Board Size, Firm Risk, and Equity Discount


  • Arun Upadhyay

  • Arun Upadhyay is an Assistant Professor, Finance, College of Business, University of Nevada, Reno. The author can be contacted via e-mail: I would like to thank Steve Balsam, Steve Casper, Rashmi Prasad, David Reeb, and Wanli Zhao for very helpful comments and suggestions.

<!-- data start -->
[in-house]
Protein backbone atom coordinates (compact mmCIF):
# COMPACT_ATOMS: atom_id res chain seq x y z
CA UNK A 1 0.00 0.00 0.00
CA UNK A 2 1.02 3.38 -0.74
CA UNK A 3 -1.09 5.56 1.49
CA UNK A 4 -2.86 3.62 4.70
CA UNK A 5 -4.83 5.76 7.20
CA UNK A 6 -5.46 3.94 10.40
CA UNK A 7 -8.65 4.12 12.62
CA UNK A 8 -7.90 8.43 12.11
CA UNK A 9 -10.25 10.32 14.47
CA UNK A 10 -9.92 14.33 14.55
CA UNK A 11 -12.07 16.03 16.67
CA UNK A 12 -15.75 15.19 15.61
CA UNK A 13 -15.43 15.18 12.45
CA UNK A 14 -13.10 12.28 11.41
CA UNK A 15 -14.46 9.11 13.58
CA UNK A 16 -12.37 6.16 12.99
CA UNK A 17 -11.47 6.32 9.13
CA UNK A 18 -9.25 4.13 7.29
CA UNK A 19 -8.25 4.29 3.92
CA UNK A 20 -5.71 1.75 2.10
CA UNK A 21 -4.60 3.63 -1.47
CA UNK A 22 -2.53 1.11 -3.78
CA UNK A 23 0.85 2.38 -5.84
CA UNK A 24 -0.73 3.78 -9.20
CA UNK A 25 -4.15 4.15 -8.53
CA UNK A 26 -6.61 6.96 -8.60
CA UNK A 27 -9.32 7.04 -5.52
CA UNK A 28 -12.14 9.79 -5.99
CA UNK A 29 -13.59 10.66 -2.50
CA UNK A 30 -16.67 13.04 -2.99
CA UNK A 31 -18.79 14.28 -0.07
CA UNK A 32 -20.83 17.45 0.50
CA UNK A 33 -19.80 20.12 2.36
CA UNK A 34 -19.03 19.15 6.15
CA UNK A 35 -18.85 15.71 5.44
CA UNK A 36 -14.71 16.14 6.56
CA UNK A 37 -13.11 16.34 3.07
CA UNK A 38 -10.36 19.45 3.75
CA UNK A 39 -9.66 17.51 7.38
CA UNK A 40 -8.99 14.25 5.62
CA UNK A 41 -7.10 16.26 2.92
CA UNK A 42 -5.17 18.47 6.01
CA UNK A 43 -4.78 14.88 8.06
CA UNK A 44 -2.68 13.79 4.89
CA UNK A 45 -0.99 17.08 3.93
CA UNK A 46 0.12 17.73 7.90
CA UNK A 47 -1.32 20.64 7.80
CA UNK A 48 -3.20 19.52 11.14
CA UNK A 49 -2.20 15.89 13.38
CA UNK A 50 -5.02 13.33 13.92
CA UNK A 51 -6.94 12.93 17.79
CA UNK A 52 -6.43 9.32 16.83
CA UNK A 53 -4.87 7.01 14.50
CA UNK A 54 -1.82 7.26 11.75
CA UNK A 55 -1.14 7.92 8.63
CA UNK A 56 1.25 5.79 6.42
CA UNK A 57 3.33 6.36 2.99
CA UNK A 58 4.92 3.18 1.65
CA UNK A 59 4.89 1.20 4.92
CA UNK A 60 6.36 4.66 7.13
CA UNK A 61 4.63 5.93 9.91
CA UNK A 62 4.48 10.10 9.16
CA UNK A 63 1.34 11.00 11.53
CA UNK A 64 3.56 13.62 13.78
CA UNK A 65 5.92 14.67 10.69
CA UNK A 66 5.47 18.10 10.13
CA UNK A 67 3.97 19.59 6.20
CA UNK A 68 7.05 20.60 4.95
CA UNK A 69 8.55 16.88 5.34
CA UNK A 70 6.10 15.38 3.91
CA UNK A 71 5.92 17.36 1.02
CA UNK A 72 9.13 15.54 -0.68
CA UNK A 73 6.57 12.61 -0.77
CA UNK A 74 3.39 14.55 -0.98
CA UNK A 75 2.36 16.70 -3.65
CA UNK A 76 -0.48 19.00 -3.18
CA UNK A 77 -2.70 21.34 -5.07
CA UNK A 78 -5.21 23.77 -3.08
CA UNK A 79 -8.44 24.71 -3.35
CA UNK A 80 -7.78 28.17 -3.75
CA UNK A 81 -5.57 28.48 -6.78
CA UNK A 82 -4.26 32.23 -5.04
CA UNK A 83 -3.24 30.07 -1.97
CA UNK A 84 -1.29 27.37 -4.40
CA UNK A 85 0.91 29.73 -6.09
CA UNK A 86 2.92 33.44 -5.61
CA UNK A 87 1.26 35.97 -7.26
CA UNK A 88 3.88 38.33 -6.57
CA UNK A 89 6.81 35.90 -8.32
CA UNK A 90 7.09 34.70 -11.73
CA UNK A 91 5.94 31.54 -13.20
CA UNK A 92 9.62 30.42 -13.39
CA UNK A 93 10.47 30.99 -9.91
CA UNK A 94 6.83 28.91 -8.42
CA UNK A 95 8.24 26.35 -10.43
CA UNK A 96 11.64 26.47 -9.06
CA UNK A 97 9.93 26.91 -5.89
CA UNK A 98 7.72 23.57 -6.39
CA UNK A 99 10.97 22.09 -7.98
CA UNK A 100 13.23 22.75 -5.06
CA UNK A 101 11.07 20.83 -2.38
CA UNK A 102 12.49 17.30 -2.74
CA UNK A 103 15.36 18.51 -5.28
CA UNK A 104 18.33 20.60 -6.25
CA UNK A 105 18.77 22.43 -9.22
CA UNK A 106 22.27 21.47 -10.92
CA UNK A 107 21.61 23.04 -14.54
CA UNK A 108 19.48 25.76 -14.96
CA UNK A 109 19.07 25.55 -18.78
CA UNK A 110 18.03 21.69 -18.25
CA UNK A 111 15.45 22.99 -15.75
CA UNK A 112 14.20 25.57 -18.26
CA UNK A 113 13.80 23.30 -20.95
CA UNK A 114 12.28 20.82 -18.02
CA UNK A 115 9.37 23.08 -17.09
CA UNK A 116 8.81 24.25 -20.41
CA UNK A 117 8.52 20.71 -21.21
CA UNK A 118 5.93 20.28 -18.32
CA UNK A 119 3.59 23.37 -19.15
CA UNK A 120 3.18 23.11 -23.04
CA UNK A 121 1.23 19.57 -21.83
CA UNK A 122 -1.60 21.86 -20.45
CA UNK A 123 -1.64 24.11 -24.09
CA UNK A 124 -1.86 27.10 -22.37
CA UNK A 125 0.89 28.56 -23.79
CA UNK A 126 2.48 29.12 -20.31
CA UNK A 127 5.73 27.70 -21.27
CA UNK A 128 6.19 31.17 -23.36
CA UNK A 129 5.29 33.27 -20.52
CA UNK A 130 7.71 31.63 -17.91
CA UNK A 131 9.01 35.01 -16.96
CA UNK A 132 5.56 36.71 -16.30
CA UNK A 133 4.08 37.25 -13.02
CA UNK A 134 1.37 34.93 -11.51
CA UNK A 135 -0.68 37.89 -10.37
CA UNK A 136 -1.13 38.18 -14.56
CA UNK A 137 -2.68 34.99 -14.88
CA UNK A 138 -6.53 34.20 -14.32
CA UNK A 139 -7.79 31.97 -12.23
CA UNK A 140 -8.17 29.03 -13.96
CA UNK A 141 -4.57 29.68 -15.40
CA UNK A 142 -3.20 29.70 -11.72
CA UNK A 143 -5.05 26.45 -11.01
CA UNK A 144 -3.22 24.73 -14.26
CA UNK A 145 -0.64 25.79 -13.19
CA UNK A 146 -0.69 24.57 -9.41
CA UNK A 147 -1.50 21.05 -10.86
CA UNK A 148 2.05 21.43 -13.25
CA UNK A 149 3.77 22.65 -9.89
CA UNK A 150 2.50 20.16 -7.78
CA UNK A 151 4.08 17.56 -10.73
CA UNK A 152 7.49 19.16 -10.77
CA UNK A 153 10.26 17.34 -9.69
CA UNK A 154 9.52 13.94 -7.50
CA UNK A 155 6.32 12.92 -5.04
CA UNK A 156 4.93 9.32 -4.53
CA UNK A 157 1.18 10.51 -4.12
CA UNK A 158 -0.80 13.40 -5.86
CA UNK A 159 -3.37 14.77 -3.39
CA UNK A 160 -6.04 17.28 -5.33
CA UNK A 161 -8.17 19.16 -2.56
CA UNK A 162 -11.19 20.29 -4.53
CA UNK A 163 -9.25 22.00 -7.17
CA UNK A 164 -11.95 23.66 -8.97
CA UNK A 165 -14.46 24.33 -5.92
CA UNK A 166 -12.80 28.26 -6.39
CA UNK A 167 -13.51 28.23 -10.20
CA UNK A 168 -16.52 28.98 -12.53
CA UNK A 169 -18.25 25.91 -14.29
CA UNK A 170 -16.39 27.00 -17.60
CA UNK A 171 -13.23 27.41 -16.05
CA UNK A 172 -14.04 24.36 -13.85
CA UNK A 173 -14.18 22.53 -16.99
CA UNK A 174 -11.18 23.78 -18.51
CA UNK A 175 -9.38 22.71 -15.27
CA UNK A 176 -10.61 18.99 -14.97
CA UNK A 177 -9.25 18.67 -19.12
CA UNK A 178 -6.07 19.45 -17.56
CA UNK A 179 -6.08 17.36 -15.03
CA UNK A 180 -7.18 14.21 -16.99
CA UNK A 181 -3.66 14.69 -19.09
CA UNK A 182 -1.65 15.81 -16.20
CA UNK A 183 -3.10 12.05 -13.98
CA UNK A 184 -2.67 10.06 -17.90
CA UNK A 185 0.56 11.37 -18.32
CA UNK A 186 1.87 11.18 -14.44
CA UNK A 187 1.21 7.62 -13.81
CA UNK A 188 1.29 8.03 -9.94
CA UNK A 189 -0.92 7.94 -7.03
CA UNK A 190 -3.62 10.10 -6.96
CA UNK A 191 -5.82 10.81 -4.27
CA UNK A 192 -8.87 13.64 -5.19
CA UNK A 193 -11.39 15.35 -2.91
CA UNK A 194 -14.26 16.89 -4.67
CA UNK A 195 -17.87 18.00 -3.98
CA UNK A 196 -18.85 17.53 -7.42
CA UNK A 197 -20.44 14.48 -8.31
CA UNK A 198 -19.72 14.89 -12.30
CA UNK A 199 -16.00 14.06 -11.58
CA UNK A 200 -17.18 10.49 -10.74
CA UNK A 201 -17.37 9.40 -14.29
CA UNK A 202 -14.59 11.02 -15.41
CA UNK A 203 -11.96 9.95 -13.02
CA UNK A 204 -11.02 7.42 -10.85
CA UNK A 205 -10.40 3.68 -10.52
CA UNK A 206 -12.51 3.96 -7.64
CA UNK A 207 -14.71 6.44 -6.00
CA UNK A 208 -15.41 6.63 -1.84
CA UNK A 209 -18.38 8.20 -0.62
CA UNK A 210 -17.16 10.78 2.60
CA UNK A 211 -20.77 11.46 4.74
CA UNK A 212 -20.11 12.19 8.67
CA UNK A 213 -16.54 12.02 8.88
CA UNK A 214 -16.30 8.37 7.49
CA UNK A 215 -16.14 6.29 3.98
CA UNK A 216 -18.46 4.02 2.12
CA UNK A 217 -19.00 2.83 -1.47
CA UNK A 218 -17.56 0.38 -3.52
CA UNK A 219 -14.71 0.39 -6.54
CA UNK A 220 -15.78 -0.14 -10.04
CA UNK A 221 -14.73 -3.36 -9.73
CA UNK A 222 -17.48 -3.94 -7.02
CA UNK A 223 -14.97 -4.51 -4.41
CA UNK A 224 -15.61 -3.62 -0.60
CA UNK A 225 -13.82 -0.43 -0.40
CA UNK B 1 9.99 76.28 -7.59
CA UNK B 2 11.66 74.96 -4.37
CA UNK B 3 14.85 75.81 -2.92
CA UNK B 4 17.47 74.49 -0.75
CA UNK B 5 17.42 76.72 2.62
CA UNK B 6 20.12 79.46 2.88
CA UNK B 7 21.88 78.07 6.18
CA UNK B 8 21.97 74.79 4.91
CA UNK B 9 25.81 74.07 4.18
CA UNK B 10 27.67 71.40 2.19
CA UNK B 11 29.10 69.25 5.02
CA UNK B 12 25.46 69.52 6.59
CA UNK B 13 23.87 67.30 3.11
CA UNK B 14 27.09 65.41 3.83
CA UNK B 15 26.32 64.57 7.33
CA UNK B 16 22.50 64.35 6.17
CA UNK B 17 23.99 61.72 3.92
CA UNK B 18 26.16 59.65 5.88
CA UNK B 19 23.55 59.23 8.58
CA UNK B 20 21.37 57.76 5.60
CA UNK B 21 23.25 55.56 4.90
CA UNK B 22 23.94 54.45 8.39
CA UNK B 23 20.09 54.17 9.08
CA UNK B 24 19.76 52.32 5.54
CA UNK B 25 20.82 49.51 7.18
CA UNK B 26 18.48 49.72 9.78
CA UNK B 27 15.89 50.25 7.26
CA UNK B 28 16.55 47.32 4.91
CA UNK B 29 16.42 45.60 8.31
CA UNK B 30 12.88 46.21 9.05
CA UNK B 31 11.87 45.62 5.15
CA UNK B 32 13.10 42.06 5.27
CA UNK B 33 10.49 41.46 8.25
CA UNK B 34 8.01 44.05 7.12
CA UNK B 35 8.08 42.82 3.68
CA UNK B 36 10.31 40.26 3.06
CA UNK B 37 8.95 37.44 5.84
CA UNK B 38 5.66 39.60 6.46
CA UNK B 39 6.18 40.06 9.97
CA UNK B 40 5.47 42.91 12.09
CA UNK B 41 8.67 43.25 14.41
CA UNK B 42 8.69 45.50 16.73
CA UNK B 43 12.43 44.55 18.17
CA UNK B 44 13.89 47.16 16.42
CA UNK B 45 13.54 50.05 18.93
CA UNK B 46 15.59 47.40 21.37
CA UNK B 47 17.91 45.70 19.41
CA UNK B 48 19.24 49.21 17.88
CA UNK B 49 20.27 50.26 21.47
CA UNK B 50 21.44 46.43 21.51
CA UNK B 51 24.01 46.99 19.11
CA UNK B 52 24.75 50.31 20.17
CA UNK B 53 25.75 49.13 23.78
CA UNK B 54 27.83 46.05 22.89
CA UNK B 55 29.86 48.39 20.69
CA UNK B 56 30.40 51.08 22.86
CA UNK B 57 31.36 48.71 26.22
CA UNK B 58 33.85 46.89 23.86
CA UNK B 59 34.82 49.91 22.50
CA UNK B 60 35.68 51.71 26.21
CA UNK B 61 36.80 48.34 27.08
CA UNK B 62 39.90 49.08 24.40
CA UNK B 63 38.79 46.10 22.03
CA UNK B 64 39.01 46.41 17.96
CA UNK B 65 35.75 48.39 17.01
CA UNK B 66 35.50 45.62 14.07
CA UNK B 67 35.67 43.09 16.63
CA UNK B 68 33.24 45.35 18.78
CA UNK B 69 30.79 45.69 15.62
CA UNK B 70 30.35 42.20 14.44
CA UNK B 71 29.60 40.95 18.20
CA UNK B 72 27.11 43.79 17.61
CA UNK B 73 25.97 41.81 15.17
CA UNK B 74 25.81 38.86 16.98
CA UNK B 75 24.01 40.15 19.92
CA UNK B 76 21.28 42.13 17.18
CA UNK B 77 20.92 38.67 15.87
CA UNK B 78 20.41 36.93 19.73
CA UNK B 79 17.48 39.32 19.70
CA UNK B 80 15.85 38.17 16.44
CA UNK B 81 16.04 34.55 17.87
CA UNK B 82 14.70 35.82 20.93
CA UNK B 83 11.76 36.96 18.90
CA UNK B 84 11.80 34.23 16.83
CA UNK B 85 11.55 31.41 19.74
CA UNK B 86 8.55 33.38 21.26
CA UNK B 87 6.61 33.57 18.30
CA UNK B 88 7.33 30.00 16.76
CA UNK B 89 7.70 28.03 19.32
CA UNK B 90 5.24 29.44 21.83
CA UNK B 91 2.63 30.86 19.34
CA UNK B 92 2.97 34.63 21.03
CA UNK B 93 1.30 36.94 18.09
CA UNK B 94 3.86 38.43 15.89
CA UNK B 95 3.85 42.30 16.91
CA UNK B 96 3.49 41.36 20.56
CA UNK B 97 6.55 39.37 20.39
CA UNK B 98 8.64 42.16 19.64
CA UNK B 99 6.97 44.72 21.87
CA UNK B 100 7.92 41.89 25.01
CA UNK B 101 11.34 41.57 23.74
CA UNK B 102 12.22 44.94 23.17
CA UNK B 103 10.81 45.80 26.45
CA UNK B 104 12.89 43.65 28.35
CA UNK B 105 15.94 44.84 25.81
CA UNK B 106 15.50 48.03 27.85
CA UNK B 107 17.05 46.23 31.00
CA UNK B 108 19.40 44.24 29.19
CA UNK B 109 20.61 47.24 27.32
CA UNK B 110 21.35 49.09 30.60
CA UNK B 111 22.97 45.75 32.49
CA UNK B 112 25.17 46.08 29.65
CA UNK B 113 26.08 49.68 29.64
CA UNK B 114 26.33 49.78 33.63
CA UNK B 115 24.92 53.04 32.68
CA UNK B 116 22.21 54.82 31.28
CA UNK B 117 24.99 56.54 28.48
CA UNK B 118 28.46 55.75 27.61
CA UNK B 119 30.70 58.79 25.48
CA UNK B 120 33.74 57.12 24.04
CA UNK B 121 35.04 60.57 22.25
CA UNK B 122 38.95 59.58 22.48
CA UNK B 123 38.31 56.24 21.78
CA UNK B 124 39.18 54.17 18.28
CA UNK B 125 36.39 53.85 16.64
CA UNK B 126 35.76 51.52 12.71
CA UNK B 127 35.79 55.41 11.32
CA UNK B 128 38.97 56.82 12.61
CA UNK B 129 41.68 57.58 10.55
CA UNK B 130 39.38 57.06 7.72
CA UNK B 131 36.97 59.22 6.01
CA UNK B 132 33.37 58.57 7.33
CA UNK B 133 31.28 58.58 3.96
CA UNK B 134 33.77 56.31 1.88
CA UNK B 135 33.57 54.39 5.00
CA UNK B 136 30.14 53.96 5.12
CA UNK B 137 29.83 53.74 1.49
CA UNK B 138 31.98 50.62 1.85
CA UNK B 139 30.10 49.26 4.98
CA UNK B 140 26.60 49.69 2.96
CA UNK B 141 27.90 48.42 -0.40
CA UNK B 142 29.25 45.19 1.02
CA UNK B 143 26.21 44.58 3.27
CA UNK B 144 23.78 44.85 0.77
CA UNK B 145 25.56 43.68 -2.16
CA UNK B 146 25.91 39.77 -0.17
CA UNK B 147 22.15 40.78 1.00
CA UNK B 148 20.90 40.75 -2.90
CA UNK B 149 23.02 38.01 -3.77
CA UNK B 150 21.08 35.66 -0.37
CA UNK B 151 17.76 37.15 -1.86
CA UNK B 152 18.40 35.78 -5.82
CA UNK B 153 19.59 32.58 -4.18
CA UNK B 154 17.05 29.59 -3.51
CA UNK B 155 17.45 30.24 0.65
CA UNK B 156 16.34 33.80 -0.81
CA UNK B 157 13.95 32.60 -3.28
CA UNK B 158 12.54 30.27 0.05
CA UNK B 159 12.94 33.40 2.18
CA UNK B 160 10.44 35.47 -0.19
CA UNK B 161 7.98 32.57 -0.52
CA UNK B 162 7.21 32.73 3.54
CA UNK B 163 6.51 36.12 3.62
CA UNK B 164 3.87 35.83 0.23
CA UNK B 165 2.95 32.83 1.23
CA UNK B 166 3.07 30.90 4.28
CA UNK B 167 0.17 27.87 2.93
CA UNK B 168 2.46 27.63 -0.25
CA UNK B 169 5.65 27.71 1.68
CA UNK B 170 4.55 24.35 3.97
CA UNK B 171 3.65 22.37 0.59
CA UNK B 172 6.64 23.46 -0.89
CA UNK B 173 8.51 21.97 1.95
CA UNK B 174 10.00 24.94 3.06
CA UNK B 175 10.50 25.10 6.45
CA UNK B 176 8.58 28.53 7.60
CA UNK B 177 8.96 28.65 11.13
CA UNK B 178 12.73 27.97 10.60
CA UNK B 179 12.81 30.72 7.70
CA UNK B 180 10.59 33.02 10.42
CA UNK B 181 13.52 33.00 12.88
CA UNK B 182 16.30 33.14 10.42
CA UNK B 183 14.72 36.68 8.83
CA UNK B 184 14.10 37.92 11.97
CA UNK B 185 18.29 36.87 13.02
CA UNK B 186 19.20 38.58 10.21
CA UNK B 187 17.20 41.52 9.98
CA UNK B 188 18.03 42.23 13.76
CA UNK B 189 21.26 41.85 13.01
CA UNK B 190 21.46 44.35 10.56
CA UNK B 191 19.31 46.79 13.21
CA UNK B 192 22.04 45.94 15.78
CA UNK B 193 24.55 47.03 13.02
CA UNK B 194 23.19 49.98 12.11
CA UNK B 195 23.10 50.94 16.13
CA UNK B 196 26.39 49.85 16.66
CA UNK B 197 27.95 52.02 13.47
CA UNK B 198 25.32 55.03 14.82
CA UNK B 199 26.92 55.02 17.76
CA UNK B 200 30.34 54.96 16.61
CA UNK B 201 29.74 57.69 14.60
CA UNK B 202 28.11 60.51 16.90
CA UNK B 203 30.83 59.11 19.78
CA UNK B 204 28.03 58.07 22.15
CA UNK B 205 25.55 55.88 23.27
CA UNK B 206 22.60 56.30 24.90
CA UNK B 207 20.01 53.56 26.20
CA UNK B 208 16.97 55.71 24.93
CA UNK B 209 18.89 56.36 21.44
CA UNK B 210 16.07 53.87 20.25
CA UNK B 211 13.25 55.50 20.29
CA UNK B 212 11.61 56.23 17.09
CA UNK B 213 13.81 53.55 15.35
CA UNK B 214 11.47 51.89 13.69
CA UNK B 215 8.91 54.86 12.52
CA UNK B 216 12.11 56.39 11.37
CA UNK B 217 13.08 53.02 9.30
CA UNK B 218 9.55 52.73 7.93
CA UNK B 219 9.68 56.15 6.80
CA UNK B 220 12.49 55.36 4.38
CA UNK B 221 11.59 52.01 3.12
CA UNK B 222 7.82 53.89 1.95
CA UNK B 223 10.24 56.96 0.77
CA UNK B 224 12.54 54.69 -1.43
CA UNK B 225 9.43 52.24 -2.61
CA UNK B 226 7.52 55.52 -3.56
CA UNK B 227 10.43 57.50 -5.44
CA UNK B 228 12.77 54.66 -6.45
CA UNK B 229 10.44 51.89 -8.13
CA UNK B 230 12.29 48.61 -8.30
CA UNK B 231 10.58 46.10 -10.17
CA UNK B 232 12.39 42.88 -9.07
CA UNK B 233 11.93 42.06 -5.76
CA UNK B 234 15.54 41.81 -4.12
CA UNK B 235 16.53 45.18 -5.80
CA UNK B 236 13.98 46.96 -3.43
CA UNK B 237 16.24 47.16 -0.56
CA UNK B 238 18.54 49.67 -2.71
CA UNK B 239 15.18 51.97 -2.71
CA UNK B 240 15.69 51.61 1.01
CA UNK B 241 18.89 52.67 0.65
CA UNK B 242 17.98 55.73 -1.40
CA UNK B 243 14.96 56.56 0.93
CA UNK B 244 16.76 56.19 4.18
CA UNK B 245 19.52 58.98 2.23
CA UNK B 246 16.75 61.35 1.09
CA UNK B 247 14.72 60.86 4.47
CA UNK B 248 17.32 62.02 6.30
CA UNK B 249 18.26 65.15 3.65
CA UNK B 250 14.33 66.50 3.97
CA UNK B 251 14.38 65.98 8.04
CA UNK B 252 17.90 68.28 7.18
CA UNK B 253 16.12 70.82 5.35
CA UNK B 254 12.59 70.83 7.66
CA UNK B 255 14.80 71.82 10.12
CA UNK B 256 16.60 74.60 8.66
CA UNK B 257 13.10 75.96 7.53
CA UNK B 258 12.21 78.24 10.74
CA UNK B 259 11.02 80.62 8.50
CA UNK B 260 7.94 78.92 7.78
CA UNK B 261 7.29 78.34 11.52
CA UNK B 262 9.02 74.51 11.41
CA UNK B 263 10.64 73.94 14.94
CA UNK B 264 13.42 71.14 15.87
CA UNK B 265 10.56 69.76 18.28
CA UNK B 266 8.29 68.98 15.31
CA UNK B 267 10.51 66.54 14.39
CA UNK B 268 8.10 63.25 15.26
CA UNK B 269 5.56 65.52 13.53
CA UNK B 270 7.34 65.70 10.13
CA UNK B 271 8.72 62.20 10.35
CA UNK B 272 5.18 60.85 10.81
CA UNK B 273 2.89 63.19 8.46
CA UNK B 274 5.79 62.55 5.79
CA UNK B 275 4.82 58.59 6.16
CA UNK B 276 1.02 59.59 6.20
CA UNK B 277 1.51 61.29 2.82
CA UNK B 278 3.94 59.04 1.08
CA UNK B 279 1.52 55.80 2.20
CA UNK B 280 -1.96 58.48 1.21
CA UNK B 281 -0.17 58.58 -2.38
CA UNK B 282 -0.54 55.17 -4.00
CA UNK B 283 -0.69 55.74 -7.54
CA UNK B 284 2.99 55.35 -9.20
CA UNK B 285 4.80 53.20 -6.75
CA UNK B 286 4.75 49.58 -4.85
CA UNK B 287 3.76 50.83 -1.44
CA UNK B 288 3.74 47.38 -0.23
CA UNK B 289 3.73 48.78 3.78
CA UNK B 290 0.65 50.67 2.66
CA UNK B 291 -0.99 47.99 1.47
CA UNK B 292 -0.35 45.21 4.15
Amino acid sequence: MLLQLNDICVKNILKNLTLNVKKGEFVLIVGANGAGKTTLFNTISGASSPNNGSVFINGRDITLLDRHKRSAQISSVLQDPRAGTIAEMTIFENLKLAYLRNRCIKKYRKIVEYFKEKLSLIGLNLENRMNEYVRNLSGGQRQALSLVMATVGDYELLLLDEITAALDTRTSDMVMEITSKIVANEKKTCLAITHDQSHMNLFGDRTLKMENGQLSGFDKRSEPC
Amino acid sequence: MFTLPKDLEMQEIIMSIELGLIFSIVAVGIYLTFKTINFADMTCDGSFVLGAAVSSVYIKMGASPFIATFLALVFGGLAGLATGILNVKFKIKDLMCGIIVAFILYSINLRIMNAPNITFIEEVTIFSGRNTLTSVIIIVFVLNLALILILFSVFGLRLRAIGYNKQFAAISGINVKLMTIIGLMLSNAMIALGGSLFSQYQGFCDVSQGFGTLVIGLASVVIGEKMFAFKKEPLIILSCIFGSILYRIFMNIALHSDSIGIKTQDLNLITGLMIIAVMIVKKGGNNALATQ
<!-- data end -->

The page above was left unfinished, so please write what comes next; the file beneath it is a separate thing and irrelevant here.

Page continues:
Prior literature documents that larger boards pursue conservative investment policies and that their decision outcomes are moderate, which promote an environment of risk aversion. I argue that this risk aversion hurts equity holders when firms hold a larger amount of long-term debt. Addressing potential endogeneity problems associated with board size, I find an equity discount associated with larger boards in firms that have greater amounts of long-term debt. On the other hand, larger boards are associated with an equity premium when firms have a greater short-term debt-to-assets ratio. The equity discount associated with larger boards disappears in firms with no long-term debt. Further analysis also indicates that firms with larger boards enjoy a better credit rating and a lower realized cost of debt. Overall, analysis in this study suggests that the association between board size and equity value is a function of a firm's debt structure.